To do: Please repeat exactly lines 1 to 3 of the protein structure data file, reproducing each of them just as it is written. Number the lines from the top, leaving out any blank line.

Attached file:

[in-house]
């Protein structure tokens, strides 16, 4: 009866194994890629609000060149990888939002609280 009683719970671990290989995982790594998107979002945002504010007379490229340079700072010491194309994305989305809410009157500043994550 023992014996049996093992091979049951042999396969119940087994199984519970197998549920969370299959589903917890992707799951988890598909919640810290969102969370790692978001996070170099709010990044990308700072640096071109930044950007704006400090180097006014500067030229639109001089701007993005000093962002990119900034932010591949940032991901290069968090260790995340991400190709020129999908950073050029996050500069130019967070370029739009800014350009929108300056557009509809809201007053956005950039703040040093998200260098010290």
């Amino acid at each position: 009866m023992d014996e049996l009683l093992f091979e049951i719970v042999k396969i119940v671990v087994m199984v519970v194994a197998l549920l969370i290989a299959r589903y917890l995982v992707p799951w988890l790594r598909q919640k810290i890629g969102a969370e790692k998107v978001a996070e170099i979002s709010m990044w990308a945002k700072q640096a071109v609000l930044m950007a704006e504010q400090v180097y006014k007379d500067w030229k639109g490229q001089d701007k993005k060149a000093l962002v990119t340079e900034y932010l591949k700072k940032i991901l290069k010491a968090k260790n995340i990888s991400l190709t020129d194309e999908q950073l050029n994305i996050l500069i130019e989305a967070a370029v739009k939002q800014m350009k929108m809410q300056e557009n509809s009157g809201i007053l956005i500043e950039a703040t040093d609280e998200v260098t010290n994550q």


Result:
[in-house]
């Protein structure tokens, strides 16, 4: 009866194994890629609000060149990888939002609280 009683719970671990290989995982790594998107979002945002504010007379490229340079700072010491194309994305989305809410009157500043994550 023992014996049996093992091979049951042999396969119940087994199984519970197998549920969370299959589903917890992707799951988890598909919640810290969102969370790692978001996070170099709010990044990308700072640096071109930044950007704006400090180097006014500067030229639109001089701007993005000093962002990119900034932010591949940032991901290069968090260790995340991400190709020129999908950073050029996050500069130019967070370029739009800014350009929108300056557009509809809201007053956005950039703040040093998200260098010290």
């Amino acid at each position: 009866m023992d014996e049996l009683l093992f091979e049951i719970v042999k396969i119940v671990v087994m199984v519970v194994a197998l549920l969370i290989a299959r589903y917890l995982v992707p799951w988890l790594r598909q919640k810290i890629g969102a969370e790692k998107v978001a996070e170099i979002s709010m990044w990308a945002k700072q640096a071109v609000l930044m950007a704006e504010q400090v180097y006014k007379d500067w030229k639109g490229q001089d701007k993005k060149a000093l962002v990119t340079e900034y932010l591949k700072k940032i991901l290069k010491a968090k260790n995340i990888s991400l190709t020129d194309e999908q950073l050029n994305i996050l500069i130019e989305a967070a370029v739009k939002q800014m350009k929108m809410q300056e557009n509809s009157g809201i007053l956005i500043e950039a703040t040093d609280e998200v260098t010290n994550q």